- Enable parents and teachers
to frequently communicate about children's work, progress, or
Does the TIPS Process Work?
- Can be used with any text or
- Helps teachers organize homework
into manageable, focused segments.
- Emphasizes connections between
school and home.
- Involves the child as an active
learner and guides students to share and demonstrate their skills
to show parents what they are learning.
- Offers opportunities to link
homework to the real world experiences of children and families.
- Provides families with the information
they ask for on how to help at home each year.
- Emphasizes mastery of basic
and advanced skills.
There are a few key steps to develop
a TIPS Interactive Homework program.
to Implement a TIPS Program?
- Teachers should examine existing
TIPS manuals and prototype activities
to see how the program works. Teachers must decide which of
the available assignments are useful to them, or whether to
design new interactive homework to match their own curriculum.
- Teachers must explain the TIPS
process and purposes to students and to their parents (family
partners). This may be done in letters to the home, discussions
with students in class, presentations at parent meetings, and
in other ways. Special attention is needed to inform and involve
parents with limited English or reading proficiency.
- Teachers assign the activities
to students weekly or every other week. Students follow directions
in sharing their skills and activities with their parents or
another family partner.
- Family partners provide feedback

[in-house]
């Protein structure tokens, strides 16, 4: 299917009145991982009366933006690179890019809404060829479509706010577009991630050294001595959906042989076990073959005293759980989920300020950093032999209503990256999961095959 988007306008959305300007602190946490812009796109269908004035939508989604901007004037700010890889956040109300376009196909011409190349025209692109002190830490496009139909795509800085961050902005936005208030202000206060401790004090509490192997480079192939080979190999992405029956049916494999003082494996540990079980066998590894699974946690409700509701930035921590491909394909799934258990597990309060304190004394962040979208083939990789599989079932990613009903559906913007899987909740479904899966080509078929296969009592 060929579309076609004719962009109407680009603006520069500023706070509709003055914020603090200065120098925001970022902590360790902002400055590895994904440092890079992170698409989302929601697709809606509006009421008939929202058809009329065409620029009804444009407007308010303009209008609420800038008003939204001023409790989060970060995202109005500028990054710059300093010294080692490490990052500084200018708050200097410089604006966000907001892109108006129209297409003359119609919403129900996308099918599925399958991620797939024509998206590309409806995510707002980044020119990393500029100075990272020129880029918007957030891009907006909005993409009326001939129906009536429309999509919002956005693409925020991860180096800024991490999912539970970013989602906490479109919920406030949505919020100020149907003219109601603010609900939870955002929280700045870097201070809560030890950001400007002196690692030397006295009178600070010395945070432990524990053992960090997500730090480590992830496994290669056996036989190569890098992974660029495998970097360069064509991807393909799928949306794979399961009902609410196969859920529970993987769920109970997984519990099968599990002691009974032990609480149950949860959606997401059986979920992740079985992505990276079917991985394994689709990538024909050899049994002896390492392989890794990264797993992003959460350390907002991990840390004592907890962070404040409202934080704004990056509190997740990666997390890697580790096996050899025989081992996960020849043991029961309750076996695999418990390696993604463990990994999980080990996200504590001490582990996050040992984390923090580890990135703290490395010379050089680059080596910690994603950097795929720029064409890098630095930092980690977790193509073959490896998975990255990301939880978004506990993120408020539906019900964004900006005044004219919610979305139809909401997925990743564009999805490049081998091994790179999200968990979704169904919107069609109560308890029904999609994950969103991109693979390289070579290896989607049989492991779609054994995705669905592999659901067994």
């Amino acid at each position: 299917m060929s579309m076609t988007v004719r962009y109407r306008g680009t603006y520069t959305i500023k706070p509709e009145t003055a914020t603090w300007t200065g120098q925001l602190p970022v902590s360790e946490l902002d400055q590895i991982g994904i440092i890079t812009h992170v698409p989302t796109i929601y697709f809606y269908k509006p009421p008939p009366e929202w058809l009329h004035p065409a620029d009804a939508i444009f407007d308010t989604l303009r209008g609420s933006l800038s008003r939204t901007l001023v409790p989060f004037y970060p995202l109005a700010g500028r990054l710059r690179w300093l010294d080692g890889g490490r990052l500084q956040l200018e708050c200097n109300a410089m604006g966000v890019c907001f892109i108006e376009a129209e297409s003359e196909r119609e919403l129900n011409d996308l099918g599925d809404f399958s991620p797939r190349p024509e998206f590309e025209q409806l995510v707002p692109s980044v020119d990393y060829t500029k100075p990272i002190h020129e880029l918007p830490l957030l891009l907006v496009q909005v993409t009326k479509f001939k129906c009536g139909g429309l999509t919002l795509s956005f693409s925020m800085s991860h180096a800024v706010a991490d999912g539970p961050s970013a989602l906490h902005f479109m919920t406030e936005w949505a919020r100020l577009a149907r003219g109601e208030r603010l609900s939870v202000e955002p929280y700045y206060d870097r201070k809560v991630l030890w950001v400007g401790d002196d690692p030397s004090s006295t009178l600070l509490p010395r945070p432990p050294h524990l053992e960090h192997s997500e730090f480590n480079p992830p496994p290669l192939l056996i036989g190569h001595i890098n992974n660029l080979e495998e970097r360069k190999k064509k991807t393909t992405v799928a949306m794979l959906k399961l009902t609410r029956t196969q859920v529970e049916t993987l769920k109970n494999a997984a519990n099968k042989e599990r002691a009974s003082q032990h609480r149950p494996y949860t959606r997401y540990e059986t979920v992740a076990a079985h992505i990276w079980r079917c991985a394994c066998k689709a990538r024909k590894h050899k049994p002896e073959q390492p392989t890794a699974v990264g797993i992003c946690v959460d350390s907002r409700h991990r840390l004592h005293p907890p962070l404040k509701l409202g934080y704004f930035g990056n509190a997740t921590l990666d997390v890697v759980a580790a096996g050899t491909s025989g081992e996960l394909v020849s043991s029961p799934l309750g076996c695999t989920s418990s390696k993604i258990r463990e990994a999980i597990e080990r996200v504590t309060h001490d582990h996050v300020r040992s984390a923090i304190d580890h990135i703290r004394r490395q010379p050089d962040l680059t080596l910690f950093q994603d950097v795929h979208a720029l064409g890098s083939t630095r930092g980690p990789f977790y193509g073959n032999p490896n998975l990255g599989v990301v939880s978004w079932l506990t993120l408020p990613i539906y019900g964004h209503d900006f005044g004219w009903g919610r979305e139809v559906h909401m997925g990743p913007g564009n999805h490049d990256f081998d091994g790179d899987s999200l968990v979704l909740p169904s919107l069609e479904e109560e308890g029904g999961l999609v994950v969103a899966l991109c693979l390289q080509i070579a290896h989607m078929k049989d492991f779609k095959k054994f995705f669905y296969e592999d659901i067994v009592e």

to their children's teachers in a section for "home-to-school
communication" that is included in every TIPS activity. (See
the Sample TIPS prototypes
(Link to Sample TIPS activities) for an example of a home-to-school
- Teachers evaluate their students'
work and family comments, and design new or adapt and improve
existing activities as needed.
J. L., Salinas, K. C., Jackson, V. E., and educators in Baltimore
City Public School System, (1995). TIPS (Teachers Involve Parents
in Schoolwork) manual for teachers: Language arts, science/health,
and math interactive homework in the middle grades. Baltimore,
MD: Center on School, Family, and Community Partnerships, Johns
J. L., Van Voorhis, F. E., & Salinas, K. C. (2000). TIPS Development
Guidelines. Baltimore: Center on School, Family, and Community Partnerships,
Johns Hopkins University.
of SIX Types of Involvement
A framework of six major
types of involvement has evolved from many studies and from many years
of work by educators and families in elementary, middle, and high schools.
The framework helps educators develop more comprehensive programs of school,
family, and community partnerships and also helps researchers locate their
questions and results in ways that inform and improve practice.1
TIPS Interactive Homework is an example of a Type 4 (Learning at Home)
all families establish home environments to support children as
effective forms of school-to-home communications about school
programs and children's progress.
and organize parent help and support.
information and ideas to families about how to help students at
home with homework and other curriculum-related activities, decisions,
parents in school decisions, developing parent leaders and representatives.
and integrate resources and services from the community to strengthen
school programs, family practices, and student learning and development.
For more information about
developing a comprehensive program of school, family, and community
partnerships, visit the National
Network of Partnership Schools.
to Overview of TIPS Interactive Homework
Epstein, J. L.
(1995). School/family/community partnerships: Caring for the
children we share. Phi Delta Kappan. (May), 701-712.